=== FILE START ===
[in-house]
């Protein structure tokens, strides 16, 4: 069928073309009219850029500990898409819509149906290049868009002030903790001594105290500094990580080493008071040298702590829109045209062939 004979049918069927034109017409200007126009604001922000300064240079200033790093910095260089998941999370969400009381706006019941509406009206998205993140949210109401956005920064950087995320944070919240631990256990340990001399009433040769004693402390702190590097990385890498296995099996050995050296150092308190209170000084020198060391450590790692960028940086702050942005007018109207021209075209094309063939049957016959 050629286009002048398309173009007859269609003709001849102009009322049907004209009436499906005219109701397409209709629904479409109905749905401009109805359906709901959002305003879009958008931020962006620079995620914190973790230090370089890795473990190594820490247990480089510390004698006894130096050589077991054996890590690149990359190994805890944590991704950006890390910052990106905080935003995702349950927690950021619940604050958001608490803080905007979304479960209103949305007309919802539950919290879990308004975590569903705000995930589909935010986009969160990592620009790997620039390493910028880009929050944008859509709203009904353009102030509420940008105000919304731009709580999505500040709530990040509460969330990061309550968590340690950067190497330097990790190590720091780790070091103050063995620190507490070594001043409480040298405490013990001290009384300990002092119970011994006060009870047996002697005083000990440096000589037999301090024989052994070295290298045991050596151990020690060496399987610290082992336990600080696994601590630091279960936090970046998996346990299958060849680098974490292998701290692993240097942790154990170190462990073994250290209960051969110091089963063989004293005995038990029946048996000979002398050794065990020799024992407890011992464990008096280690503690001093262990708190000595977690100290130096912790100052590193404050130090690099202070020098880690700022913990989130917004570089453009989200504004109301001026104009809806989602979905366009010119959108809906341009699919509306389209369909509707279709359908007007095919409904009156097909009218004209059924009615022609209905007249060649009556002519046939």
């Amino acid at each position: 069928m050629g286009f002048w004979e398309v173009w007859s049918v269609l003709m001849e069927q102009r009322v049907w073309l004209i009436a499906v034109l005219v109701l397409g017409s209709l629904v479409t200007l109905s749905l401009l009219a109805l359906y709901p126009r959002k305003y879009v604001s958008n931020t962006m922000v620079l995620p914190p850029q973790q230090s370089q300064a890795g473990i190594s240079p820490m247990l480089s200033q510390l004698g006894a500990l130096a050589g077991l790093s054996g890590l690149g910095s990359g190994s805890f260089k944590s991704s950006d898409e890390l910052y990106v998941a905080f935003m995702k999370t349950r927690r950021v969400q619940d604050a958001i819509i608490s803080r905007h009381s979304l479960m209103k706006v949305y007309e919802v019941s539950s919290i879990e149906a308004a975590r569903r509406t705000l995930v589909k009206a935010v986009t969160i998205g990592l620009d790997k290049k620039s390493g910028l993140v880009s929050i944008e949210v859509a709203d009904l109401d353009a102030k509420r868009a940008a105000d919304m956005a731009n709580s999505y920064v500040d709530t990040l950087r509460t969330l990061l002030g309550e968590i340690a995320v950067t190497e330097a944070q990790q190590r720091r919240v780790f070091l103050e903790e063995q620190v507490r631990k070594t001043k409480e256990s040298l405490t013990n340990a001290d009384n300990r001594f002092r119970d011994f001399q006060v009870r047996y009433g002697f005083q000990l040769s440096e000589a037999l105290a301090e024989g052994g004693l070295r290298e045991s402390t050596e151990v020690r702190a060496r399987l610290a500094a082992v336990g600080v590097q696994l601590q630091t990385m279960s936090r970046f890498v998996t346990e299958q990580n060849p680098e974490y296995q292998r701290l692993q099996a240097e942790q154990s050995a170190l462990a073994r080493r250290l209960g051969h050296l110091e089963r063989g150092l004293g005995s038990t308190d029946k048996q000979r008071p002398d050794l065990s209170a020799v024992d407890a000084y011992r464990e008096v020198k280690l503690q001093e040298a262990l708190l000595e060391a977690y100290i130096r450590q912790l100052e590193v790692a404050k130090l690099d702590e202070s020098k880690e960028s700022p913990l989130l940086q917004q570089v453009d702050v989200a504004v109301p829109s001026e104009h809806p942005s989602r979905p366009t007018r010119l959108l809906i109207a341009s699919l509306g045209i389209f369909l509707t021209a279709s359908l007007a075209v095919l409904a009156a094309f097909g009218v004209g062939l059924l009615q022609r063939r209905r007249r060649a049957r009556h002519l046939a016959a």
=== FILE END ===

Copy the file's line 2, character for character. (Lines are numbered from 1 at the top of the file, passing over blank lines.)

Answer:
């Protein structure tokens, strides 16, 4: 069928073309009219850029500990898409819509149906290049868009002030903790001594105290500094990580080493008071040298702590829109045209062939 004979049918069927034109017409200007126009604001922000300064240079200033790093910095260089998941999370969400009381706006019941509406009206998205993140949210109401956005920064950087995320944070919240631990256990340990001399009433040769004693402390702190590097990385890498296995099996050995050296150092308190209170000084020198060391450590790692960028940086702050942005007018109207021209075209094309063939049957016959 050629286009002048398309173009007859269609003709001849102009009322049907004209009436499906005219109701397409209709629904479409109905749905401009109805359906709901959002305003879009958008931020962006620079995620914190973790230090370089890795473990190594820490247990480089510390004698006894130096050589077991054996890590690149990359190994805890944590991704950006890390910052990106905080935003995702349950927690950021619940604050958001608490803080905007979304479960209103949305007309919802539950919290879990308004975590569903705000995930589909935010986009969160990592620009790997620039390493910028880009929050944008859509709203009904353009102030509420940008105000919304731009709580999505500040709530990040509460969330990061309550968590340690950067190497330097990790190590720091780790070091103050063995620190507490070594001043409480040298405490013990001290009384300990002092119970011994006060009870047996002697005083000990440096000589037999301090024989052994070295290298045991050596151990020690060496399987610290082992336990600080696994601590630091279960936090970046998996346990299958060849680098974490292998701290692993240097942790154990170190462990073994250290209960051969110091089963063989004293005995038990029946048996000979002398050794065990020799024992407890011992464990008096280690503690001093262990708190000595977690100290130096912790100052590193404050130090690099202070020098880690700022913990989130917004570089453009989200504004109301001026104009809806989602979905366009010119959108809906341009699919509306389209369909509707279709359908007007095919409904009156097909009218004209059924009615022609209905007249060649009556002519046939």